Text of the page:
This article is about doing what the client has hired you for and wants you to do, and not veering so far afield as to offend them. I’ve been turned off on more than one occasion by people who felt that their status as “expert” in one area entitled them to speak to all areas of another person’s life. To say I advise against this would be putting it mildly! It’s happened a few times, but here are two of the most out-of-line people I’ve encountered.
A few years ago when I was still new to the internet side of my business, I signed up for a free strategy session with a successful guru and at our designated time she proceeded to criticize and pick apart areas of my life that have nothing to do with my business. At the time, I was not devoting 40 hours a week to my business, and this was a decision my husband and I made together and it suited both of us at the time for a number of reasons that aren’t that noteworthy now. She criticized and gave advice on how I spent my time, my business goals, and of all things, my fixer upper house! At the time, I was so surprised I couldn’t really respond but suffice it to say I immediately cut off all contact with her and would never recommend her or use her services. Yes, I should have stepped in and put a stop to it as soon as she got off topic, but the fact that she was so presumptuous and spoke on things she had no knowledge of was enough for me to know I’d never interact with her again.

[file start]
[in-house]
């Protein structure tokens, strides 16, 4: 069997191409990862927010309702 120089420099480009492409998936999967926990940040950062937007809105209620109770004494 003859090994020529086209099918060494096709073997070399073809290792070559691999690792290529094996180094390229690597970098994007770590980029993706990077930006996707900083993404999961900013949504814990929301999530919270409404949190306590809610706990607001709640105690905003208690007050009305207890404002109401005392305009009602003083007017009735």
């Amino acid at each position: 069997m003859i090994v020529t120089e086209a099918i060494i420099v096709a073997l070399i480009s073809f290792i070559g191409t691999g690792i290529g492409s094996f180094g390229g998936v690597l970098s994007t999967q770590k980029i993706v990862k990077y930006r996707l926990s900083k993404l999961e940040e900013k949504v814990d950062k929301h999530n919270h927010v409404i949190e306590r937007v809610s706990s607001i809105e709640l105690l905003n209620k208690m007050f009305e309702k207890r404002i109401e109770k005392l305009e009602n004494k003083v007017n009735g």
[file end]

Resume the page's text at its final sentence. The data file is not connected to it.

The second example was during a training. We were working in pairs trying to help each other, and I told my partner that I hadn’t been able to sell the packages she suggested for me. She immediately jumped into some nonsensical “advice” about changing who I am so people would buy the packages, saying that something was wrong with who I am or the packages would be selling, etc. Now for sure, mindset plays a big role in business but this exercise was not about mindset and the workshop was not a psychological one. She went way outside what she was asked to do and what she said would have been insulting if I had taken her seriously. What I did instead was add her to the list of people I’d never work with, partner with or refer to.
Here’s the tricky part of this – you probably weren’t always in the business you are now. You probably have tons of skills and knowledge that would benefit the people who have hired you for whatever you now do. However, when someone hires you they’ve given consent for you to give advice on the topic they’ve hired you for. If you go too far afield, you run the risk of offending and alienating them. My suggestion is to ask permission first. If they want your advice, they’ll tell you. If not, you’ve shown respect by asking and they’ll tell you no.